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Tots to teenagers: representations of childhood in Western Art

Two-day art history and theory course

Short course

  • 16 February 2019, 10am — 5pm
  • 17 February 2019, 10am — 5pm
This event has now ended

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Johannes Cornelisz. Verspronck, Portrait of a Girl Dressed in Blue, 1641.

Oil on canvas. h 82cm × w 66.5cm. Public Domain Dedication.

This unconventional art history course led by expert Sophie Oosterwijk offers unique insights into the history of childhood through its presentation in Western art.

Is childhood a natural phenomenon or a definition invented by society? This question is still fiercely debated among historians. In our modern society we have different ways of defining a child – be it the age of legal responsibility, of consent, the right to vote or to drink alcohol. Depictions of childhood in art have also affected its many definitions, whether portraits, genre scenes, book illustrations, commemorative art or other objects of material culture.

Researchers into the history of childhood draw on a wide variety of sources in order to reconstruct and understand the past. While relying heavily on documents, they also draw on visual sources, especially art and material culture from toys to tombstones. Combining and comparing information from these various sources lead us towards a more comprehensive picture of childhood throughout history.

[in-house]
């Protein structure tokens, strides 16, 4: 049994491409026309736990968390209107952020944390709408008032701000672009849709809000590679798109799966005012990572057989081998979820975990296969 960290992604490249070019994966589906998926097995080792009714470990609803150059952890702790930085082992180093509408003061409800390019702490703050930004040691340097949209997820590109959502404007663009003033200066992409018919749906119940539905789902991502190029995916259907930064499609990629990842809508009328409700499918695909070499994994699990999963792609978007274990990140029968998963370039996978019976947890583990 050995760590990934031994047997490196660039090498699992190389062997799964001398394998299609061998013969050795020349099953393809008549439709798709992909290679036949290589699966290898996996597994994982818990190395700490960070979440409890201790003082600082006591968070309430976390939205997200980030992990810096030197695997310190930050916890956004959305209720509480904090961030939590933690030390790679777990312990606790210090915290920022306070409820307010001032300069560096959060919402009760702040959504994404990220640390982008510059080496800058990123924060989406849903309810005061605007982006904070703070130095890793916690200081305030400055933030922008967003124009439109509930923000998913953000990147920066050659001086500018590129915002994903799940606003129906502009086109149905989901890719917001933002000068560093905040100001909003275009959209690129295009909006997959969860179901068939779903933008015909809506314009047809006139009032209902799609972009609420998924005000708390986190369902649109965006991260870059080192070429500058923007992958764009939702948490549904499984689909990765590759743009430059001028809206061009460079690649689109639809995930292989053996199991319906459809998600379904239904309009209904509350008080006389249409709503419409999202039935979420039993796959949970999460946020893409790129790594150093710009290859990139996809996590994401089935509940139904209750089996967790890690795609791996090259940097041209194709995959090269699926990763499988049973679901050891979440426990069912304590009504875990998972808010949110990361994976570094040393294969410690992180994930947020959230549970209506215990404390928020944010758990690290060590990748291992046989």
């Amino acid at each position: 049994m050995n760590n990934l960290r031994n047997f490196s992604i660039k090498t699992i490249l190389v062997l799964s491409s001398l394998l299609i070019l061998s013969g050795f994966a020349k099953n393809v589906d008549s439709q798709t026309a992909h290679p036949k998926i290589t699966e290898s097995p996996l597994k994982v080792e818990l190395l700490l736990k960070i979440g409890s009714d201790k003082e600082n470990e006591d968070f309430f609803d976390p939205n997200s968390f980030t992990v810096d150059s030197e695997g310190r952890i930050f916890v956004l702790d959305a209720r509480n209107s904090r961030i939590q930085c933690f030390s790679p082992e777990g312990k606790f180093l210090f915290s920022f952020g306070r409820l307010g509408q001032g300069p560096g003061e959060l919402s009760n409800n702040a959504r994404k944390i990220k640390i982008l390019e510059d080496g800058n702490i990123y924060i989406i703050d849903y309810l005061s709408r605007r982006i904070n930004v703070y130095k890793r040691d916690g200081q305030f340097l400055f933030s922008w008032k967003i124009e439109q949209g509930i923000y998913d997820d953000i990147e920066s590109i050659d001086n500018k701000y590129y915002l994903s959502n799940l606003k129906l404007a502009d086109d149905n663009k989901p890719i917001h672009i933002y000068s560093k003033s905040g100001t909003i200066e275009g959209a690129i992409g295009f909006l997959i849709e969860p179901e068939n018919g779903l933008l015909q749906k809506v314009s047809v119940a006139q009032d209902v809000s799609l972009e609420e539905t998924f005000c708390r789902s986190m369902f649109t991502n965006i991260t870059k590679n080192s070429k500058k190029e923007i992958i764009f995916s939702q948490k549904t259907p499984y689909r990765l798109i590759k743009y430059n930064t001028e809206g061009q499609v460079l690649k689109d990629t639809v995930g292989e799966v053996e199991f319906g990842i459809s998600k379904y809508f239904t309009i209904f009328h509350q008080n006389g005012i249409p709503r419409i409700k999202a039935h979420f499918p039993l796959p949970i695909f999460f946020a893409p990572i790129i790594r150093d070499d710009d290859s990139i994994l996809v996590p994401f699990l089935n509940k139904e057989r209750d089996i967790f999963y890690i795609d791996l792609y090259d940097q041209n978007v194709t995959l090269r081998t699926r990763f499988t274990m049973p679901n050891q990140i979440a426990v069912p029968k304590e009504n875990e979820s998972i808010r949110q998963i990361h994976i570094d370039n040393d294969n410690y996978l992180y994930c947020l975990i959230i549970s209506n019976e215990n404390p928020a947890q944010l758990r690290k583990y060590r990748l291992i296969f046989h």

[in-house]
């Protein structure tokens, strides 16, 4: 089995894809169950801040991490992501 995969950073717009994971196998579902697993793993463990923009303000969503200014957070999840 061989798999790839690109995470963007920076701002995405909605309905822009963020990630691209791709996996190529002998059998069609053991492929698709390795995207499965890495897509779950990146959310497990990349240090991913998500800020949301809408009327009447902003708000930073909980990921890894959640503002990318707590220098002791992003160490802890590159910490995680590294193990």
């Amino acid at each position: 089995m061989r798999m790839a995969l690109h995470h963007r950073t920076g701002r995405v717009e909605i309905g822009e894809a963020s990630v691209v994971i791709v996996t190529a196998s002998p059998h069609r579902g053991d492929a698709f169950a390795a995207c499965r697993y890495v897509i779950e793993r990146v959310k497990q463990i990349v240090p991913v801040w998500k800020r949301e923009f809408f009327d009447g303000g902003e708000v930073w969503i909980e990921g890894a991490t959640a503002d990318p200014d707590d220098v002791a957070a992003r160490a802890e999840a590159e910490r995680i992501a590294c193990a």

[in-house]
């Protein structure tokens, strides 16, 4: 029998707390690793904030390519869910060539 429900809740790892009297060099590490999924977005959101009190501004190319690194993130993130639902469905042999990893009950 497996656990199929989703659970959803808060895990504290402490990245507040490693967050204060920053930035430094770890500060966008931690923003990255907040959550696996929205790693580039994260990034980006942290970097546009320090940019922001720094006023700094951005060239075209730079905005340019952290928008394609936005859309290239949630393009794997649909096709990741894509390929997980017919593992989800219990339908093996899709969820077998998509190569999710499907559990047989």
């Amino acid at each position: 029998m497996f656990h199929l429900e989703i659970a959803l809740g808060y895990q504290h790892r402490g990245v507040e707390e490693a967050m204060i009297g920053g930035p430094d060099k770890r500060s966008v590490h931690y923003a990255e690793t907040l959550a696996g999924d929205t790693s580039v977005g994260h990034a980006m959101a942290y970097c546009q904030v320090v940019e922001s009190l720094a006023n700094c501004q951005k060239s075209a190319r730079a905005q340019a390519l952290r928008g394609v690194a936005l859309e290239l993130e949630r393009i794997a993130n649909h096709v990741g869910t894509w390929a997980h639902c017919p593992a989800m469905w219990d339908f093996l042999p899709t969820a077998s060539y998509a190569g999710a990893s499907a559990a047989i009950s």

This course focuses on the presentation of childhood in art, which can tell us things that a written document might not. A deathbed portrait, for example, can illustrate parental grief over a deceased child, and challenge the view that, when child mortality was high, people had many children expecting just a few to survive.

Participants will consider how modern views of childhood may cloud our judgement of representations of the past. By putting the art of childhood back into its historical context, surprises emerge. We easily fall into the trap of misreading images of childhood because of our inevitable emotional response: an image of a swaddled infant might evoke pity or horror in a modern viewer, while a formal portrait of a very young child in court dress might make us think of ‘miniature adults’.

In this course participants will be offered a multidisciplinary approach, looking at and debating works of art alongside other forms of material culture and historical evidence to obtain a better understanding of childhood in the past – and perhaps also the present.

● Fully booked

● Cancelled

  • 16 February 2019, 10am — 5pm
  • 17 February 2019, 10am — 5pm

Wolfson British Academy Room, 6 Burlington Gardens, Royal Academy of Arts

£420. Includes all materials, light refreshments at the beginning of each day and wine reception at the end of day one.